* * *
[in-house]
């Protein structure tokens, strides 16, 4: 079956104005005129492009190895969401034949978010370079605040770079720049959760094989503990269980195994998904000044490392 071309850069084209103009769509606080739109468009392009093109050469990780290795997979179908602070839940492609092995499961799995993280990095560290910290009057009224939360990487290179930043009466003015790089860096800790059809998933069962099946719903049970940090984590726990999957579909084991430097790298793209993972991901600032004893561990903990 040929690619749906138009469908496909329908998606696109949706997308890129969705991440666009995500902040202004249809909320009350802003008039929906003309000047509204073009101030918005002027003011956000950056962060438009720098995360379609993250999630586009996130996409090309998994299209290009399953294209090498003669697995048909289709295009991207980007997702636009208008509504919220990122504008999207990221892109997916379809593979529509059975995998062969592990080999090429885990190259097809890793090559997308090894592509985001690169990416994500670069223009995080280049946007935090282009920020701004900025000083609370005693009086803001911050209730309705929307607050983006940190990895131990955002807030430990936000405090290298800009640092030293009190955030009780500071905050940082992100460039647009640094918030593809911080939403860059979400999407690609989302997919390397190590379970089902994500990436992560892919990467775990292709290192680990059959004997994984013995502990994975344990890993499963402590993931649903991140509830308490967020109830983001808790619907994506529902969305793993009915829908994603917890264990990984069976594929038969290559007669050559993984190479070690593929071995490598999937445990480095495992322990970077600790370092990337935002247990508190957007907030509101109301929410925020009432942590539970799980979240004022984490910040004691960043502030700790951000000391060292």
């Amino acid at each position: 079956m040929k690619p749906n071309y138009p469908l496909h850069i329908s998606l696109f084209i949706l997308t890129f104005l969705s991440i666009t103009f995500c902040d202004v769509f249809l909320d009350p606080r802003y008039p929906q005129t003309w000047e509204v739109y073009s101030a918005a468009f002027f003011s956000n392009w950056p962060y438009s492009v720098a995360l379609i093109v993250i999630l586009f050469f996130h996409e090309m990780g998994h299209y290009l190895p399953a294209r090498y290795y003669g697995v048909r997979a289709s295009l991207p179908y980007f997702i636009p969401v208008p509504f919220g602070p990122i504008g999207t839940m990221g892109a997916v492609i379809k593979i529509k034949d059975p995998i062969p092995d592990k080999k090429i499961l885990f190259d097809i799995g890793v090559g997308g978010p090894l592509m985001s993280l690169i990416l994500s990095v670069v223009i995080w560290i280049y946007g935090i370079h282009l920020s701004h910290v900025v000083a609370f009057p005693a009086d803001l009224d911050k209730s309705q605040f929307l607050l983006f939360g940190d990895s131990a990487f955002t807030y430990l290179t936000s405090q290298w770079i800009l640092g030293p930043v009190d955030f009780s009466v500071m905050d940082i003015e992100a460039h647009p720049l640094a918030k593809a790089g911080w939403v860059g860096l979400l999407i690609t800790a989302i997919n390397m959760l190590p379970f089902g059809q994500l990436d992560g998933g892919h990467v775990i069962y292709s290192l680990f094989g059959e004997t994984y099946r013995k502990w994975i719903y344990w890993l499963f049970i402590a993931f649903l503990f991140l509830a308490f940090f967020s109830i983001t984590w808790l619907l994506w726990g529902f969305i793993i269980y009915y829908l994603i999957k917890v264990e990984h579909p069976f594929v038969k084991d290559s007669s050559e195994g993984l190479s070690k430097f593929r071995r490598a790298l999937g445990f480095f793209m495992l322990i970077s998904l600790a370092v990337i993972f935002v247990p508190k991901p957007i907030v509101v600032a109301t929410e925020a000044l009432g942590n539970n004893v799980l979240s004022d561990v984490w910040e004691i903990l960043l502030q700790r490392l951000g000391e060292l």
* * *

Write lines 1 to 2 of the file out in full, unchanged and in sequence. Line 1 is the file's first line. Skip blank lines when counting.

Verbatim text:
[in-house]
């Protein structure tokens, strides 16, 4: 079956104005005129492009190895969401034949978010370079605040770079720049959760094989503990269980195994998904000044490392 071309850069084209103009769509606080739109468009392009093109050469990780290795997979179908602070839940492609092995499961799995993280990095560290910290009057009224939360990487290179930043009466003015790089860096800790059809998933069962099946719903049970940090984590726990999957579909084991430097790298793209993972991901600032004893561990903990 040929690619749906138009469908496909329908998606696109949706997308890129969705991440666009995500902040202004249809909320009350802003008039929906003309000047509204073009101030918005002027003011956000950056962060438009720098995360379609993250999630586009996130996409090309998994299209290009399953294209090498003669697995048909289709295009991207980007997702636009208008509504919220990122504008999207990221892109997916379809593979529509059975995998062969592990080999090429885990190259097809890793090559997308090894592509985001690169990416994500670069223009995080280049946007935090282009920020701004900025000083609370005693009086803001911050209730309705929307607050983006940190990895131990955002807030430990936000405090290298800009640092030293009190955030009780500071905050940082992100460039647009640094918030593809911080939403860059979400999407690609989302997919390397190590379970089902994500990436992560892919990467775990292709290192680990059959004997994984013995502990994975344990890993499963402590993931649903991140509830308490967020109830983001808790619907994506529902969305793993009915829908994603917890264990990984069976594929038969290559007669050559993984190479070690593929071995490598999937445990480095495992322990970077600790370092990337935002247990508190957007907030509101109301929410925020009432942590539970799980979240004022984490910040004691960043502030700790951000000391060292």